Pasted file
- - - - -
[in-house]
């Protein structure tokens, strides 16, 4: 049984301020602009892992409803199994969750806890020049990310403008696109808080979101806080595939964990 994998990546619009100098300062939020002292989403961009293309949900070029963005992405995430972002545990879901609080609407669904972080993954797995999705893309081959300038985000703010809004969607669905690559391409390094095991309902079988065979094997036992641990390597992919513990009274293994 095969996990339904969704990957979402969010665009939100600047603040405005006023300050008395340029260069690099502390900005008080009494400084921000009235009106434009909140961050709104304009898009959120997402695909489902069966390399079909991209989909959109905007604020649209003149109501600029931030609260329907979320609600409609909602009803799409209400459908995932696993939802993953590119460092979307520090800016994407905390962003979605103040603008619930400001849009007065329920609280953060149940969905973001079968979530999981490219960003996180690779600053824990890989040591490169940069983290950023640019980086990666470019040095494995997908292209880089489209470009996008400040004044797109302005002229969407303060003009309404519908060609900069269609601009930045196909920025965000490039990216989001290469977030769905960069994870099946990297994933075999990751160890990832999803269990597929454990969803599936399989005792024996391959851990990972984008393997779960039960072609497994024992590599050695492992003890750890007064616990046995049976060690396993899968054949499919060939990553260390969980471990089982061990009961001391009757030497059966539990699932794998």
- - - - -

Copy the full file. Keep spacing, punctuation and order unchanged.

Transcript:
[in-house]
């Protein structure tokens, strides 16, 4: 049984301020602009892992409803199994969750806890020049990310403008696109808080979101806080595939964990 994998990546619009100098300062939020002292989403961009293309949900070029963005992405995430972002545990879901609080609407669904972080993954797995999705893309081959300038985000703010809004969607669905690559391409390094095991309902079988065979094997036992641990390597992919513990009274293994 095969996990339904969704990957979402969010665009939100600047603040405005006023300050008395340029260069690099502390900005008080009494400084921000009235009106434009909140961050709104304009898009959120997402695909489902069966390399079909991209989909959109905007604020649209003149109501600029931030609260329907979320609600409609909602009803799409209400459908995932696993939802993953590119460092979307520090800016994407905390962003979605103040603008619930400001849009007065329920609280953060149940969905973001079968979530999981490219960003996180690779600053824990890989040591490169940069983290950023640019980086990666470019040095494995997908292209880089489209470009996008400040004044797109302005002229969407303060003009309404519908060609900069269609601009930045196909920025965000490039990216989001290469977030769905960069994870099946990297994933075999990751160890990832999803269990597929454990969803599936399989005792024996391959851990990972984008393997779960039960072609497994024992590599050695492992003890750890007064616990046995049976060690396993899968054949499919060939990553260390969980471990089982061990009961001391009757030497059966539990699932794998």